MELBOURNE (Reuters) – Three of John Newcombe’s countrymen have won more Grand Slam singles titles but any doubts about his standing in Australian tennis are put to rest at the sport’s annual awards night.
The Newcombe Medal, awarded to the country’s best player each year, stands as a perennial tribute to the man with the handlebar moustache who won Wimbledon three times and was the last in a golden era of Australian men’s champions.
With a thumping serve and fierce forehand, Newcombe won the Australian Open and U.S. Open twice along with 17 Grand Slam doubles titles in the 1960s and 70s.
He also helped Australia win five Davis Cups.
But the man nicknamed “Newk” is much more than the breadth of his trophy cabinet to a country not short on sporting success.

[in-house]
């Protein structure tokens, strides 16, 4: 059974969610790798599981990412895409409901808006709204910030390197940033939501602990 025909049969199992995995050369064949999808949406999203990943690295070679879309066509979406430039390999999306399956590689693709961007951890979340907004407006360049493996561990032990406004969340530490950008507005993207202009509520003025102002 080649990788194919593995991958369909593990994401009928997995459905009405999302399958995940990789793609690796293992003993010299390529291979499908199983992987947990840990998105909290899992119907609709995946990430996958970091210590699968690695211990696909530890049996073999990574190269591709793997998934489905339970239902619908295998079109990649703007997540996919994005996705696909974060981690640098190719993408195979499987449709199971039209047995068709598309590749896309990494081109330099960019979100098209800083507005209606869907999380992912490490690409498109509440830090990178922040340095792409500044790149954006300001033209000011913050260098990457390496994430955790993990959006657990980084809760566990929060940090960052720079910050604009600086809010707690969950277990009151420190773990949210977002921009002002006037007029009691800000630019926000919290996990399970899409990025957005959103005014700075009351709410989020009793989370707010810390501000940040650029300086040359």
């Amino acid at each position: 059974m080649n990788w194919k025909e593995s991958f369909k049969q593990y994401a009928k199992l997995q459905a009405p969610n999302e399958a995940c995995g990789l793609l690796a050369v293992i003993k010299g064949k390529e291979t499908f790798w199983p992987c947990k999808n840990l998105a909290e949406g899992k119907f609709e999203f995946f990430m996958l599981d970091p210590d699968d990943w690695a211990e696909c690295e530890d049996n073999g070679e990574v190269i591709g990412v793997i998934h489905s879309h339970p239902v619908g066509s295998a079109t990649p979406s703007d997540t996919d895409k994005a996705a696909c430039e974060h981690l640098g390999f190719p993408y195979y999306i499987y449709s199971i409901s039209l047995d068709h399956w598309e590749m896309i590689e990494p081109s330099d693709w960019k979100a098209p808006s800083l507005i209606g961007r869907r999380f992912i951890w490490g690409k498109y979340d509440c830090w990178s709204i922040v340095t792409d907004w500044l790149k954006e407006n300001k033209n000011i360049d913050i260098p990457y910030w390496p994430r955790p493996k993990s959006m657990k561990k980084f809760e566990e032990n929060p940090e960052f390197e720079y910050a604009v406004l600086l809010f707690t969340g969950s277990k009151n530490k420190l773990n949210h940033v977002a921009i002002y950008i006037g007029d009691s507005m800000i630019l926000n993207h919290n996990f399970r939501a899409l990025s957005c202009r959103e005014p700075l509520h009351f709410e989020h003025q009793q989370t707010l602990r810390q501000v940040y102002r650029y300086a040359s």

To many Australians he remains the essence of what a sportsman should be: ultra-competitive, classy, and partial to a cold beer after a hard slog on court.
Emerging from the shadows of compatriots Roy Emerson and Fred Stolle, a clean-shaven Newcombe started slowly in the sepia-toned amateur era but burst into the spotlight by winning Wimbledon in 1967 in the year of its first colour broadcast.
Months later he had his second major when he beat Clark Graebner at the 1967 U.S. Nationals.
A telegenic champion, Newcombe was courted by professional promoters and became part of the “Handsome Eight”, the original eight players on the World Championship Tennis circuit in 1968.
That cost him a chance to go for a third successive Wimbledon title in 1972 when organisers banned WCT players and he joined the top men’s players’ boycott of the tournament the following year.
Distracted by multiple business interests, Newcombe’s world number one ranking was taken by Jimmy Connors in 1974, setting up a grudge match with the young American in the final of the 1975 Australian Open.
In blazing heat, a 30-year-old Newcombe downed Connors in four sets on the Kooyong grass to clinch his seventh and final Grand Slam singles crown, possibly his hardest-earned career triumph.